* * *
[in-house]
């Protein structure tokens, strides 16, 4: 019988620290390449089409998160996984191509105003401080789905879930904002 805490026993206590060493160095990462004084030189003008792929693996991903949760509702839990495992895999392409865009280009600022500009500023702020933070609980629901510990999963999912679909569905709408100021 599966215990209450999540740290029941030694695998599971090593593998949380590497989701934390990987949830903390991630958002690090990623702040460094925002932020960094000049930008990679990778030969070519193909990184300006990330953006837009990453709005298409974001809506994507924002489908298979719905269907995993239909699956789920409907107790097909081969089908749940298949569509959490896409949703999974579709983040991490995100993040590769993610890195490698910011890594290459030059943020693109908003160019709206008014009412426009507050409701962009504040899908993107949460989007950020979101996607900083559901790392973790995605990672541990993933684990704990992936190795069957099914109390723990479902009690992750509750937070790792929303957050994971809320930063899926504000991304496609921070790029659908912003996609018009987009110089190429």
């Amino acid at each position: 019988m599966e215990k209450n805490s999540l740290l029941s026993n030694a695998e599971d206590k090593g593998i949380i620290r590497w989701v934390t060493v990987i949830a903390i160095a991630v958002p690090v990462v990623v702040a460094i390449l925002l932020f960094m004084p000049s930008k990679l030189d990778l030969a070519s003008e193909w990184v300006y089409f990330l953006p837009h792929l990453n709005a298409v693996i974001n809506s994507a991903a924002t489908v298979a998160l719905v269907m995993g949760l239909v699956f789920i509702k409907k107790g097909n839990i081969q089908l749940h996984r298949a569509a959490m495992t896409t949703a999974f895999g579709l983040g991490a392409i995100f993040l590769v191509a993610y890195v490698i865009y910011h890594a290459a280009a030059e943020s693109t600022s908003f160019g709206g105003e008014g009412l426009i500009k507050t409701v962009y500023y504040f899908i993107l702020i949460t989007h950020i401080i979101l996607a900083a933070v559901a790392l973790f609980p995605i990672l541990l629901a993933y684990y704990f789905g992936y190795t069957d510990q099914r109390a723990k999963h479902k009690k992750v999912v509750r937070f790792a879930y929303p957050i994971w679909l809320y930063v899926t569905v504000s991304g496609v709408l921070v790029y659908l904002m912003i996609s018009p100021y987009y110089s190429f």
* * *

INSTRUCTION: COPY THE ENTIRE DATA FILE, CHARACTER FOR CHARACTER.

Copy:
[in-house]
């Protein structure tokens, strides 16, 4: 019988620290390449089409998160996984191509105003401080789905879930904002 805490026993206590060493160095990462004084030189003008792929693996991903949760509702839990495992895999392409865009280009600022500009500023702020933070609980629901510990999963999912679909569905709408100021 599966215990209450999540740290029941030694695998599971090593593998949380590497989701934390990987949830903390991630958002690090990623702040460094925002932020960094000049930008990679990778030969070519193909990184300006990330953006837009990453709005298409974001809506994507924002489908298979719905269907995993239909699956789920409907107790097909081969089908749940298949569509959490896409949703999974579709983040991490995100993040590769993610890195490698910011890594290459030059943020693109908003160019709206008014009412426009507050409701962009504040899908993107949460989007950020979101996607900083559901790392973790995605990672541990993933684990704990992936190795069957099914109390723990479902009690992750509750937070790792929303957050994971809320930063899926504000991304496609921070790029659908912003996609018009987009110089190429």
């Amino acid at each position: 019988m599966e215990k209450n805490s999540l740290l029941s026993n030694a695998e599971d206590k090593g593998i949380i620290r590497w989701v934390t060493v990987i949830a903390i160095a991630v958002p690090v990462v990623v702040a460094i390449l925002l932020f960094m004084p000049s930008k990679l030189d990778l030969a070519s003008e193909w990184v300006y089409f990330l953006p837009h792929l990453n709005a298409v693996i974001n809506s994507a991903a924002t489908v298979a998160l719905v269907m995993g949760l239909v699956f789920i509702k409907k107790g097909n839990i081969q089908l749940h996984r298949a569509a959490m495992t896409t949703a999974f895999g579709l983040g991490a392409i995100f993040l590769v191509a993610y890195v490698i865009y910011h890594a290459a280009a030059e943020s693109t600022s908003f160019g709206g105003e008014g009412l426009i500009k507050t409701v962009y500023y504040f899908i993107l702020i949460t989007h950020i401080i979101l996607a900083a933070v559901a790392l973790f609980p995605i990672l541990l629901a993933y684990y704990f789905g992936y190795t069957d510990q099914r109390a723990k999963h479902k009690k992750v999912v509750r937070f790792a879930y929303p957050i994971w679909l809320y930063v899926t569905v504000s991304g496609v709408l921070v790029y659908l904002m912003i996609s018009p100021y987009y110089s190429f």